At VSA, I met so many different people. As you've read from my previous blog, the different people there forced me to step outside of my comfort zone greatly. I made so many great friends there: Taylor (there were two of them), Nakhul, who I was just on the phone with, Sarah, Emma, Olivia my lovely roommate who I could pour my heart out to, Alex who was so fierce and smart, Lainey who could make weird noises, Greg who looked like John Green, and so many other people. (By the way, I was able to successfully get other people on board with calling him John too, so I'm not the only crazy one.) All this has made me much more confident and social. 

When people say that ILC has changed their life, they're not lying. It's the complete truth. There is so much packed in four weeks that it's almost impossible to come back unchanged. It's harder to notice the changes in me since it's only been a few days, but I know that I feel a difference. And it's the best difference I have ever felt.
When we went to an art station once

My Time at Vanderbilt~ Jacqueline Rojas Cortez

I walked into my dorm with a smile on my face. My complexion may have appeared confident at the moment, but deep inside I was nervous. After some time, I soon realized that I had no reason to be nervous. My roommate walked into the dorm and greeted me with a hug and a huge smile on her face. 

My roommate's name was Kate Cavanaugh. She's from North Carolina, not far from Nashville. She had initially described her excitement on being able participate in VSA for the summer because she had never been on her own without the presence of her family for an extended period of time. I felt the same exact way. This was the first time I was going to leave home to be in a state unknown to me and reside in a university for nearly three weeks. 

Kate and I heading off to the OR.
As the minutes quickly passed, Kate and I became lost in conversation and laughter. We each talked about what its like to live on opposite ends of the country and what its like going to different schools. Kate went to a boarding school near her hometown, whereas I went to a public school a few blocks from home. We both came from different places and had exposure to different things but were still able to understand and relate to each other.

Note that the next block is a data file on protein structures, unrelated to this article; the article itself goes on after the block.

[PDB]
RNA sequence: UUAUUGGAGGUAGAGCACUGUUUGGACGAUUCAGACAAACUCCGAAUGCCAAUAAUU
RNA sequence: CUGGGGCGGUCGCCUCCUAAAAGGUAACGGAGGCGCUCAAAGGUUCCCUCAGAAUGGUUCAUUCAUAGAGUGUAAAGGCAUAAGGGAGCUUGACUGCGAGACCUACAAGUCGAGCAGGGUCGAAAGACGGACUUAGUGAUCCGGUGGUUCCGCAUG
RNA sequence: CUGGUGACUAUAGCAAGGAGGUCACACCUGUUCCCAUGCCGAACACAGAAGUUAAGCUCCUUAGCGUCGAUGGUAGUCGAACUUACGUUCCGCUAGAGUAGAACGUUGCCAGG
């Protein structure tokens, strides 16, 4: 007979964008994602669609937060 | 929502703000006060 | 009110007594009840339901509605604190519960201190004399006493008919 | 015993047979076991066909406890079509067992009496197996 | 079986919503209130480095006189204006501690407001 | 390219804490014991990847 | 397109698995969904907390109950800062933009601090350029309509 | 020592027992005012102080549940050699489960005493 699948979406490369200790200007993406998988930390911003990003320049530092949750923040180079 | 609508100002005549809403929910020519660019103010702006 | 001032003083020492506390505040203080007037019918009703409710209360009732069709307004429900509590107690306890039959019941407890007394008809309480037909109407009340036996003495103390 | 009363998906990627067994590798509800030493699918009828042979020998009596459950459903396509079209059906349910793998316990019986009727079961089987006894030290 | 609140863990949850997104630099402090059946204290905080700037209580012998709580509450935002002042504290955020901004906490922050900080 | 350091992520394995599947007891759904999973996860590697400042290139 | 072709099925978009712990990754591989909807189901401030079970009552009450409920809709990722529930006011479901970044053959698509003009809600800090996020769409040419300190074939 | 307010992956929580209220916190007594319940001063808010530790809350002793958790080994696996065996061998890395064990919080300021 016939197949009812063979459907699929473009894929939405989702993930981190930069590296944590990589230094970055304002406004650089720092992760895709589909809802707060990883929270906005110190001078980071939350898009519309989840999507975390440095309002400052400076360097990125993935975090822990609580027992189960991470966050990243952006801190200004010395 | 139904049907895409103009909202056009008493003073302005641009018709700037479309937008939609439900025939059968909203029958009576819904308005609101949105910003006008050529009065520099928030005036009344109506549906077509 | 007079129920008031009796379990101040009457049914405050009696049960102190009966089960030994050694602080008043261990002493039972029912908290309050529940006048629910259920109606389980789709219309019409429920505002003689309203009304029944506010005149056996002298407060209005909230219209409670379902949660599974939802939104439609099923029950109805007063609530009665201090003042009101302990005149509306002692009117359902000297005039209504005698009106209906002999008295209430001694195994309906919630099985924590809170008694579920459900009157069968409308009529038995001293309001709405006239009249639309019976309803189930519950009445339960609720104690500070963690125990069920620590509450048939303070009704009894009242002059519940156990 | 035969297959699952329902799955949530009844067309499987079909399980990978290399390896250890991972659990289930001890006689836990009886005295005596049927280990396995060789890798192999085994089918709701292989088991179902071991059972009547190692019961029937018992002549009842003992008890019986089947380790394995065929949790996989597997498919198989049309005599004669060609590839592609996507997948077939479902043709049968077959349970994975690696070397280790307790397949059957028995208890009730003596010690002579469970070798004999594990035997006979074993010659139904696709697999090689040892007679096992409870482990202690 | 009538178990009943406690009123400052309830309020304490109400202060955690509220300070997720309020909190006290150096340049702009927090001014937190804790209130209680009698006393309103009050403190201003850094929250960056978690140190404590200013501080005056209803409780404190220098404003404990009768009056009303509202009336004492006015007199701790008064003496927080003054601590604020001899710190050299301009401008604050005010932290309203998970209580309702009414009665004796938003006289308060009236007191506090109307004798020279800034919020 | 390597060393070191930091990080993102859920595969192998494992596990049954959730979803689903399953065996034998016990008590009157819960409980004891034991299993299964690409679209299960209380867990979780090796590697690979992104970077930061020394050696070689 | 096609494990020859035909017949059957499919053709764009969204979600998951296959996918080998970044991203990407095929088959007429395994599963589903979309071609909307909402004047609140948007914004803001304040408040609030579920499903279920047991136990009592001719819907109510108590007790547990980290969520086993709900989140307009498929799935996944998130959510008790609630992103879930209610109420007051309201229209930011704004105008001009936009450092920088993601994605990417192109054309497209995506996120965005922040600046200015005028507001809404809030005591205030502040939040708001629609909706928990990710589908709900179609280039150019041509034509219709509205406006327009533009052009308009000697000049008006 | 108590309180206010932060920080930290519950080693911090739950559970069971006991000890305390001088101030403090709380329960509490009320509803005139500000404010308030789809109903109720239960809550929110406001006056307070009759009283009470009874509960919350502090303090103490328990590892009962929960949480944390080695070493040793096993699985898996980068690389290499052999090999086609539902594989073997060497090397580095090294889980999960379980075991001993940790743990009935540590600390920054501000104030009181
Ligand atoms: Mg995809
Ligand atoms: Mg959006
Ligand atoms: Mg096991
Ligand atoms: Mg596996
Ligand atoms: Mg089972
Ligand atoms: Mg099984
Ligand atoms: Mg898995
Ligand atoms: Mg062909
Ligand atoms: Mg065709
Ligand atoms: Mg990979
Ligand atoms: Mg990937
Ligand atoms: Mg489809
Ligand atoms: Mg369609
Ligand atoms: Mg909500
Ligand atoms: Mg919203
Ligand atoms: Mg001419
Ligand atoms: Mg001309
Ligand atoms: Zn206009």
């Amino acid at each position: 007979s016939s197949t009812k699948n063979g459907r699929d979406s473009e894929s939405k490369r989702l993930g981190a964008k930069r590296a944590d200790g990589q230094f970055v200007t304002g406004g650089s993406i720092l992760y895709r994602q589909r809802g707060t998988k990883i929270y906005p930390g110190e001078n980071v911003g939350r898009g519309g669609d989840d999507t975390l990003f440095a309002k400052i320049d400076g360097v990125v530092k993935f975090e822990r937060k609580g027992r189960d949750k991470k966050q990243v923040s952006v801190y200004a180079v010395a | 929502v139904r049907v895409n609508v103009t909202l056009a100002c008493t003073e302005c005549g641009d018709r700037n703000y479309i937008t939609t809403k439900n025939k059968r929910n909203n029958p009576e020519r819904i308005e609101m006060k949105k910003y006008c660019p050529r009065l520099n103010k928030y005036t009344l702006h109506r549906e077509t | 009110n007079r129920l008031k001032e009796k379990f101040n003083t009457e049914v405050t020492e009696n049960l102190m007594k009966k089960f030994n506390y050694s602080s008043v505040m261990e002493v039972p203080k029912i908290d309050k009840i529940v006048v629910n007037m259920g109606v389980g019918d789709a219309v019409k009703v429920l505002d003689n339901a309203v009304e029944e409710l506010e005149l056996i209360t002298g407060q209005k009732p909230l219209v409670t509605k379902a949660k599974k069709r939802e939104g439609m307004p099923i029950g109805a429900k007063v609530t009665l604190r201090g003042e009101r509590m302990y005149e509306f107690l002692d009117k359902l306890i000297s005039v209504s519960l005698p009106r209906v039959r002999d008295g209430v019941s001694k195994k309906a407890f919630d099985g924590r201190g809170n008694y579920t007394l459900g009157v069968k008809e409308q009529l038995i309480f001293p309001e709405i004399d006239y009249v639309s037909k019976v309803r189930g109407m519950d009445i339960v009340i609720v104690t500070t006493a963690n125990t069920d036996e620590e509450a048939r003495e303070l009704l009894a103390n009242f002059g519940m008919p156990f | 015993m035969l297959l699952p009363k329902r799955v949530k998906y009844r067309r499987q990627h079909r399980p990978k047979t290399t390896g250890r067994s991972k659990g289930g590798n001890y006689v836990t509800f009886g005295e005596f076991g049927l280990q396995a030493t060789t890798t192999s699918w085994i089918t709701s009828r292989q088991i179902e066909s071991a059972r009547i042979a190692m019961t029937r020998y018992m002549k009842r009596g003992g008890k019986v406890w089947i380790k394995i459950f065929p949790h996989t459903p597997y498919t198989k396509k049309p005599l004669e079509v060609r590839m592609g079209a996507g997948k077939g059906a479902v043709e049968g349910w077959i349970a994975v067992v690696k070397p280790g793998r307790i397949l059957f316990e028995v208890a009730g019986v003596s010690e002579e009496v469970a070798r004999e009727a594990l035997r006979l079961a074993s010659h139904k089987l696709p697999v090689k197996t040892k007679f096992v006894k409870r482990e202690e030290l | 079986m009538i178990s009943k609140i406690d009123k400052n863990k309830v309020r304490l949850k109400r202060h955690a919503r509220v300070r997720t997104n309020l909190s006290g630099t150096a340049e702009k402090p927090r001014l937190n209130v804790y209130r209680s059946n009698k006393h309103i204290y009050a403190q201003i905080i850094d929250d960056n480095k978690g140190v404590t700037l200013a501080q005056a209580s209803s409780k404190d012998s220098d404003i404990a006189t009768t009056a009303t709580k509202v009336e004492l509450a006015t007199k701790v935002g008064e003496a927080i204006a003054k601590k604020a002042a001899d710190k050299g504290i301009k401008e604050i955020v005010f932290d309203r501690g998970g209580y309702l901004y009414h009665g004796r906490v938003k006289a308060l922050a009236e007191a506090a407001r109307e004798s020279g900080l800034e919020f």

We soon found out that we were both in MED101. It is really rare for students in the same course to be placed in the same room. It was so exiting to be able to share our excitement for the course. It was exiting being able to talk about medical stuff to my roommate and have her understand and be just as exited as I was about the course. We got along very well from the start of VSA. I knew from that point that all of my worries were for nothing. I was given the best roommate I could have possibly asked for.

Aside from having such an awesome roommate, I was also assigned to the best proctor group ever. My proctor leader was Sasha Whitley, a second year at Vanderbilt. She is so amazing. I cannot express all the joy she brought to the group. Shasa brought the light out in each of us and made her room a safe space for all of us. Sasha was our mother, aside from the two other moms I have. My proctor group consisted of nine wonderful teenage girls. They were all so sweet, ambitious and intelligent. It was wonderful being able to form a bond with all of them. My proctor group went from being incredibly shy in the beginning of the program to a family at the end. We left the program heartbroken. We were a family and did not want to see each other go off to continue living our lives. We have all stayed in contact since the program ended. I cannot imagine going to VSA and being assigned to another proctor group. This, besides the course, was one of my most dearest experiences at VSA.

My Wonderful Proctor Group
Nakhul and I